2 Your Health: What Is Therapeutic Massage?

Heidi Overman, Licensed Massage Therapist, #MT-24997

I have found, in my practice, that when clients schedule a massage, they really want to feel like they have gotten work done. Clients come in and tell us about their aches, pains, injuries, surgeries, and pathologies. They are in pain, discomfort, and sometimes hopeless.

They are looking for some relief due to issues raised from surgery or a fall, or just years of repetitive motion have caught up to them. Massage is often their last hope in reliving these issues.

What is Therapeutic Massage?

Each practitioner defines therapeutic massage differently. Therefore, it is sometimes difficult for clients to find the therapist they are looking for.

At MEND, we define therapeutic massage as: A full experience where a client has the opportunity to talk to our massage therapist, explain their issues and concerns, and the massage therapist is educated and trained in multiple modalities to work the areas in need of extra attention. We have many different therapists, and we try to match you with the one who can address your issues.

Depth of work is relative in therapeutic work. This is important to understand.

Some therapeutic massage therapists work deeper, and the client feels more of the work. This type of work may leave the client sore in the days after. Many clients prefer this type of massage; however, it may not be recommended. Bruising can happen during this type of massage, possibly due to medications, physiology, or muscle grouping.

Therapeutic massage therapists may also work slowly and methodically to release muscles. Clients may perceive this work as too soft because they do not feel the work as much as deeper modalities. This work is necessary for many clients. You may walk away thinking that you did not get much work done, and that is the magic of the slow muscle release.

Therefore, it’s important to have an educated massage therapist who can assess and talk to you about what he or she feels is happening with your muscles and work accordingly. Communication is especially important, and it is up to you, the client, to discuss if you feel the work was not appropriate for you. By speaking up, we can write notes and adjust for the next session.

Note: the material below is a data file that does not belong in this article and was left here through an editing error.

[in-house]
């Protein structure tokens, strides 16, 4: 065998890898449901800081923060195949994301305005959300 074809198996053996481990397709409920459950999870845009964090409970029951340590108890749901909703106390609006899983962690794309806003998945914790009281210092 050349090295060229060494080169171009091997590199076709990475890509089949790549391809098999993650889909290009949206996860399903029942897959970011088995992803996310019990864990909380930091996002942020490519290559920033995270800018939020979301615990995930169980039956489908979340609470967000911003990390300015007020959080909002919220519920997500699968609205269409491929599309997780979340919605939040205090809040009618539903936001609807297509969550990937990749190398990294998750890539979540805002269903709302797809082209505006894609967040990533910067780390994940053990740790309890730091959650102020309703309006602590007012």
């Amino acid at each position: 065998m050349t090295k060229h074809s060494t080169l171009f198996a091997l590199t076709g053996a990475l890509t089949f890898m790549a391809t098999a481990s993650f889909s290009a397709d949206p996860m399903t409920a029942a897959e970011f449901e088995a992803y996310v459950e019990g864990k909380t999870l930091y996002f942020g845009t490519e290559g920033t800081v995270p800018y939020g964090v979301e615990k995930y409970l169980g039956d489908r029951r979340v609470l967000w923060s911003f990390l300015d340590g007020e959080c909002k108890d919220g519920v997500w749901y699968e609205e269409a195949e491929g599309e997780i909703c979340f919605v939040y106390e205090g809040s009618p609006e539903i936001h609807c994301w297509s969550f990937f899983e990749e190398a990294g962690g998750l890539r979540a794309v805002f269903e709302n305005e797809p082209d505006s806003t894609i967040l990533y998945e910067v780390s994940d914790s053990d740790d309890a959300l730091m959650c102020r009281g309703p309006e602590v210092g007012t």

As I coach clients about their sessions, I often tell them, “I can feel your muscles and how they are responding to the work. I cannot feel inside your body—everyone feels the work differently and has different pain thresholds.”

Therapeutic massage usually focuses on a specific problem and can help you with the following conditions and more: low back pain; plantar fasciitis; limited mobility; recovery from injuries (e.g., whiplash, falls, pulled muscles); recovery from surgery (e.g., knee replacement, hip replacement); repetitive strain injury such as carpal tunnel syndrome; postural problems; muscle tension in the hamstrings, glutes, IT band, legs, quadriceps, rhomboids, upper back; osteoarthritis pain; sciatica; piriformis syndrome; tennis elbow; frozen shoulder; fibromyalgia; carpal tunnel pain; upper back or neck pain.

When using proper techniques, therapeutic massage can be more effective in relieving pain and helping your body heal and prevent future injury and issues.

If you are interested in a therapeutic massage, call me for an appointment at 520-771-1514. My website is www.mymendingplace.com, and I’m located at MEND Therapeutic Massage and Restorative Skincare, 15920 N. Oracle Road, Suite 170, Tucson, AZ 85739 (next to the Golden Goose Thrift Shop).